It is also easy for cops who abuse their power to evade punishment in Rhode Island. Police officers are protected by a state law called the Law Enforcement Officers’ Bill of Rights, which states that any disciplinary measure more severe than a two-day suspension requires a hearing with a panel of three active or retired police officers, one of whom is selected by the officer being charged. These laws have the support of the FOP. Earlier this month, a police officer was arrested for texting death threats to his doctor, the most recent of four arrests in the last year, including one for possession of a gun with a scratched off serial number. But protected by the Law Enforcement Officers’ Bill of Rights, he still has his job. Similar laws in other states have been sources of controversy. The police officers in Baltimore involved in the murder of Freddie Gray were protected from consequences in the police department by such laws. 

In light of the FOP’s response, Rhode Island’s STEP UP Coalition published its own statement on October 9. The coalition supports the adoption of the Community Safety Act ordinance in Providence, which would forbid racial profiling, and set standards for police stops, such as explaining to individuals why they are being stopped and prohibiting police from asking for consent for searches without probable cause. The statement further asked that police “stop addressing acts of peaceful protest and dialogue as ‘unacceptable and discouraging’ and start giving that label to acts of racial profiling and police brutality,” praised a decline in violence against police since the founding of Black Lives Matter, and called the Dunkin’ Donuts employee’s act one of free expression.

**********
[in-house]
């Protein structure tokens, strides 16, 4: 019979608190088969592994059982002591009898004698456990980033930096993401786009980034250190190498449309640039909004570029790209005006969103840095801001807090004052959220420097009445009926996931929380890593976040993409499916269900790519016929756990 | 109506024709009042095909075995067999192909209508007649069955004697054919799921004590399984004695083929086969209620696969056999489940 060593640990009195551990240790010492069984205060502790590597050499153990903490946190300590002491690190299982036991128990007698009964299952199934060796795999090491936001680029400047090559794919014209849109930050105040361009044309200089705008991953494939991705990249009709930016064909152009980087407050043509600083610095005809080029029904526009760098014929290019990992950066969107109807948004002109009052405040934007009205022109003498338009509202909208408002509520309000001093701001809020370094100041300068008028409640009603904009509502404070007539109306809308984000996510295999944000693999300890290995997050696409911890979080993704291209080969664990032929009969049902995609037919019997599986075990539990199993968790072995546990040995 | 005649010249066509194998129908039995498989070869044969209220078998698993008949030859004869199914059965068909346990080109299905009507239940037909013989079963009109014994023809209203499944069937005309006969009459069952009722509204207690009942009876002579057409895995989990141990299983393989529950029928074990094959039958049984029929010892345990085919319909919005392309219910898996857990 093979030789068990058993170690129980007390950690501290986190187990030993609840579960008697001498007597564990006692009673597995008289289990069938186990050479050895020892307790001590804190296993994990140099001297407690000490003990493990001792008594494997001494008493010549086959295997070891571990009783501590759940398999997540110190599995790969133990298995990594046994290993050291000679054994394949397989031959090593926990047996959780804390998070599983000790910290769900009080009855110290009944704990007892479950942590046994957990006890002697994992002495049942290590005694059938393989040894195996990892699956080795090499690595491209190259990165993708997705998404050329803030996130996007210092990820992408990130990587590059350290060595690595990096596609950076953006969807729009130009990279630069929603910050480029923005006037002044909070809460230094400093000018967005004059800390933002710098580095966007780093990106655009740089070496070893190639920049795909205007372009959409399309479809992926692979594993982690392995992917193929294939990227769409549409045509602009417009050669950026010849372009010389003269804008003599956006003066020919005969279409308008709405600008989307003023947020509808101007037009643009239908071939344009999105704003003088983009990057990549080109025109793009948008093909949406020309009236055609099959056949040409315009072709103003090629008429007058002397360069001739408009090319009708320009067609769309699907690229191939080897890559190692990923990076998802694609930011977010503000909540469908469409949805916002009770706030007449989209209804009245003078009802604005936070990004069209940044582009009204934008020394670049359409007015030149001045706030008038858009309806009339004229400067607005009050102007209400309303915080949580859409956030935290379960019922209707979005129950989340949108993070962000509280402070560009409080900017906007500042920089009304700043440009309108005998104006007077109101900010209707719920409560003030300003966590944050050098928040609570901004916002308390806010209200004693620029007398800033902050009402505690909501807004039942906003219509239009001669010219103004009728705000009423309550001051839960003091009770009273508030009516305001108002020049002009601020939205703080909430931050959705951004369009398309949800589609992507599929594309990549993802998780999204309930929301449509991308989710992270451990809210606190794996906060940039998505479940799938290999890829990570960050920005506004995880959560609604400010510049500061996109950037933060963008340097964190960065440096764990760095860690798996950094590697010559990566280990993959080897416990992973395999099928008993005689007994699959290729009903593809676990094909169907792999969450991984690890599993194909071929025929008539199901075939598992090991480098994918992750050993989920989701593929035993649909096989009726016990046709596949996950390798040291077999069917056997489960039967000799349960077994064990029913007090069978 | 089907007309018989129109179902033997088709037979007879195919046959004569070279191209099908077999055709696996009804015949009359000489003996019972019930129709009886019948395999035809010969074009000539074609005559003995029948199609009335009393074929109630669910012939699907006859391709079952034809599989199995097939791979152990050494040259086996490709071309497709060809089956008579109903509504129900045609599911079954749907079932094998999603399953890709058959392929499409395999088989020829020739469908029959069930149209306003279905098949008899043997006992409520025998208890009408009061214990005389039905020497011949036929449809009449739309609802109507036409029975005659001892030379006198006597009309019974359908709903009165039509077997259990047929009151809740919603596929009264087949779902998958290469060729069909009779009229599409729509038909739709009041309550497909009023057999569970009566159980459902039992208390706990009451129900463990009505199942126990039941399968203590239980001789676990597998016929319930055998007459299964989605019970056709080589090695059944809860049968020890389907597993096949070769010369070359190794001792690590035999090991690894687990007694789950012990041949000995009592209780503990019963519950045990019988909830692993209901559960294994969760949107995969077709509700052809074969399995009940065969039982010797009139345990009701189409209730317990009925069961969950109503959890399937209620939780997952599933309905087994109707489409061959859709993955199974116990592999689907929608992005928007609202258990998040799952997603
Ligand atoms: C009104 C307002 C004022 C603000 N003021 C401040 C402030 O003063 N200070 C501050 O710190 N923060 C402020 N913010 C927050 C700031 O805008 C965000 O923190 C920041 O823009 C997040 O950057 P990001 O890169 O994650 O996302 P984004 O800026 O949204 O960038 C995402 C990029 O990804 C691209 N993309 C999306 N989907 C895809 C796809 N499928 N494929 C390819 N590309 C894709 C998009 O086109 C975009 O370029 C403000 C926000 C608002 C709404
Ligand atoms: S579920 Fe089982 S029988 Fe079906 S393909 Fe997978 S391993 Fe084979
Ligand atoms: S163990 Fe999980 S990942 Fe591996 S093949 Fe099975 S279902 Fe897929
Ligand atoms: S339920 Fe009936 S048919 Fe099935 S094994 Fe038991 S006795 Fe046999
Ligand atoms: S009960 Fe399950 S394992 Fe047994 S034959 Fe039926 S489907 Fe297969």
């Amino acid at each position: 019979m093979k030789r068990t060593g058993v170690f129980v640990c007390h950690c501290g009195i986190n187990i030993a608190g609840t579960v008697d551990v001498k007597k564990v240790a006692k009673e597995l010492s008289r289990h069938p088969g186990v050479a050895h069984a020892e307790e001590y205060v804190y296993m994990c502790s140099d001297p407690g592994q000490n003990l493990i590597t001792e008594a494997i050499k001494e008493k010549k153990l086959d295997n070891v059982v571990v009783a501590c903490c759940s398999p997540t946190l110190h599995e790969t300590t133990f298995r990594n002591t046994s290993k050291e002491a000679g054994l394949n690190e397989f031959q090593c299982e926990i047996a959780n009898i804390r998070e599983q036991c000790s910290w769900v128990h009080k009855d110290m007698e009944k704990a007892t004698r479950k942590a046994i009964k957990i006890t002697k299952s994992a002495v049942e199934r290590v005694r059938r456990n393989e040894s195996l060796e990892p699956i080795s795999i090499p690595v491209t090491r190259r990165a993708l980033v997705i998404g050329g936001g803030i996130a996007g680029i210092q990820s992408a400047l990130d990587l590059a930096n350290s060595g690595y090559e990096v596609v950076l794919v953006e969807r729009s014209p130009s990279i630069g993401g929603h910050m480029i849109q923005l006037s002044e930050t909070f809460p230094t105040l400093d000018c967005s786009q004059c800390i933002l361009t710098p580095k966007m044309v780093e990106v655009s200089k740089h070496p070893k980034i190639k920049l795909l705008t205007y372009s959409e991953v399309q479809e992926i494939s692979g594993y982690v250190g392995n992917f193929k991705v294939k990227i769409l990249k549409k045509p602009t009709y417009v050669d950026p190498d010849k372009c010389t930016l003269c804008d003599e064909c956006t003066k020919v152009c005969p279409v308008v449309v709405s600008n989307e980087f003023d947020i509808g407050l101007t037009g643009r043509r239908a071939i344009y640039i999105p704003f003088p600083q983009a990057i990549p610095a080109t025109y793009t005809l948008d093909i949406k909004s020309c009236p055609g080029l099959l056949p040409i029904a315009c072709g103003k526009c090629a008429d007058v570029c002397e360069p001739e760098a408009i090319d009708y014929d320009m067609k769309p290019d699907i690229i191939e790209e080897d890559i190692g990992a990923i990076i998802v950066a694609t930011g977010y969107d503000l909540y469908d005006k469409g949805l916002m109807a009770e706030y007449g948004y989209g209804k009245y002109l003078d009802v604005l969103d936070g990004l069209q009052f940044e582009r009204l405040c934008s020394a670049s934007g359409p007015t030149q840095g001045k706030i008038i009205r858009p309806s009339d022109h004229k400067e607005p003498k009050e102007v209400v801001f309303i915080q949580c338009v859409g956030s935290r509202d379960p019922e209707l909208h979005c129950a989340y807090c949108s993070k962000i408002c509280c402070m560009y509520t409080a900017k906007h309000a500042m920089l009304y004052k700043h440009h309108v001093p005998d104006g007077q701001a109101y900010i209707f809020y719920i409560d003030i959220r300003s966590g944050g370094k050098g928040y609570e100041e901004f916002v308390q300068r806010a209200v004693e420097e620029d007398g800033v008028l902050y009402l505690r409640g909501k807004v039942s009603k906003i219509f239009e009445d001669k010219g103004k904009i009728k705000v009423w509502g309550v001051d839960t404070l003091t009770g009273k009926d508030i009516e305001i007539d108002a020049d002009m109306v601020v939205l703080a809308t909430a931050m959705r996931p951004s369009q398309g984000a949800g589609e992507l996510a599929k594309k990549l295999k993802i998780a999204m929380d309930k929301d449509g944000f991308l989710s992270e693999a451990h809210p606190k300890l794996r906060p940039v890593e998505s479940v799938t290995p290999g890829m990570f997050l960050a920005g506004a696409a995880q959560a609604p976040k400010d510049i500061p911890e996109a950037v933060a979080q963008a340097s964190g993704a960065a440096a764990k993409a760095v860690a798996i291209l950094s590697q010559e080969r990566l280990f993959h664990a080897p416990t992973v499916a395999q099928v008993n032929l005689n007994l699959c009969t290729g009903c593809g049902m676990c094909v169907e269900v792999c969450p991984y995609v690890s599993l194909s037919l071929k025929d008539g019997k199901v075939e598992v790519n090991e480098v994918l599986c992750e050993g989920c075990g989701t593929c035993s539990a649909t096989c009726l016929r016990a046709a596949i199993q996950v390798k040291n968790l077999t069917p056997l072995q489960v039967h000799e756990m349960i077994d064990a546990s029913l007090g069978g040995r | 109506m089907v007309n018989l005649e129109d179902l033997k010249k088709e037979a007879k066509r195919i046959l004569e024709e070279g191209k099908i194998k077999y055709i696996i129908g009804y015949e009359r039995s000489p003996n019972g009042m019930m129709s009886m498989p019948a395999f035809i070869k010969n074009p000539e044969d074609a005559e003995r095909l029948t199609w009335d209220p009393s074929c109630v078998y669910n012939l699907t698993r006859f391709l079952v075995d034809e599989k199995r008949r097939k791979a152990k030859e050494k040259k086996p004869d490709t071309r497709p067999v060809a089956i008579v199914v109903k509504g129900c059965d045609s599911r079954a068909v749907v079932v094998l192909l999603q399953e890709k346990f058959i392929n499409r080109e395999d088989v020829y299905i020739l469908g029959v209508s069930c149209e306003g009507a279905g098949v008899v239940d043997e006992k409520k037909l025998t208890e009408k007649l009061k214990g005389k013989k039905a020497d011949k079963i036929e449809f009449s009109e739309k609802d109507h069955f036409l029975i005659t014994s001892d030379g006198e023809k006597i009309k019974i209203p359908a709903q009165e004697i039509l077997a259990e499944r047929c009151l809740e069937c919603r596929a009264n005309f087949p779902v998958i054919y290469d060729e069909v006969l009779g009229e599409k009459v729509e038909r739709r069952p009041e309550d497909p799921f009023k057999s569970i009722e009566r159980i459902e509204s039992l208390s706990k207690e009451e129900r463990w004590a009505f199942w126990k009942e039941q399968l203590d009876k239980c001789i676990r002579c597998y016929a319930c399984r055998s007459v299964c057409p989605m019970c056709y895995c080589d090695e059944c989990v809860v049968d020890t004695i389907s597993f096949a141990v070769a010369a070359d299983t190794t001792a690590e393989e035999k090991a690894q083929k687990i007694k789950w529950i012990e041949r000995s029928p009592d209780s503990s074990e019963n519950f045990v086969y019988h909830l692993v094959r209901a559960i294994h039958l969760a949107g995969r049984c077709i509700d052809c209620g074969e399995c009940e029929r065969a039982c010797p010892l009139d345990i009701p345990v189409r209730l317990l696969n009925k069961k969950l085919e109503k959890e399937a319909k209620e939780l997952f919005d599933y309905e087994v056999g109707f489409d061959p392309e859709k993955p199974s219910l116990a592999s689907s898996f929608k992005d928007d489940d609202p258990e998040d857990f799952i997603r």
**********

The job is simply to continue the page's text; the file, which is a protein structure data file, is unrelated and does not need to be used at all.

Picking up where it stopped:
Beyond issuing statements, both sides of the issue have taken action. The FOP initially staged a boycott of Dunkin’ Donuts, which was later changed to a boycott of just the Atwells Avenue location, and protested outside the storefront on October 11. The next day, the STEP UP coalition held its own demonstration of solidarity at the location, buying cups of coffee and holding signs outside.    

Just a few days later, on October 14, at Tolman High School in Pawtucket, a School Resource Officer body-slammed a 14 year-old student. The next day, 200 students protested the officer’s tactics outside the high school. The event suggests that communities in Rhode Island are not nearly as confident in the fairness and good judgment of police officers as Jorge Elorza would have them believe. 

After all, the issue can’t even be kept out of a coffee chain. A slogan on a Styrofoam cup is enough for a police union to hold an emergency meeting in condemnation. This also suggests that police have yet to understand what their communities are asking for. 

 

JANE ARGODALE B’18 takes her coffee with milk, sugar, and justice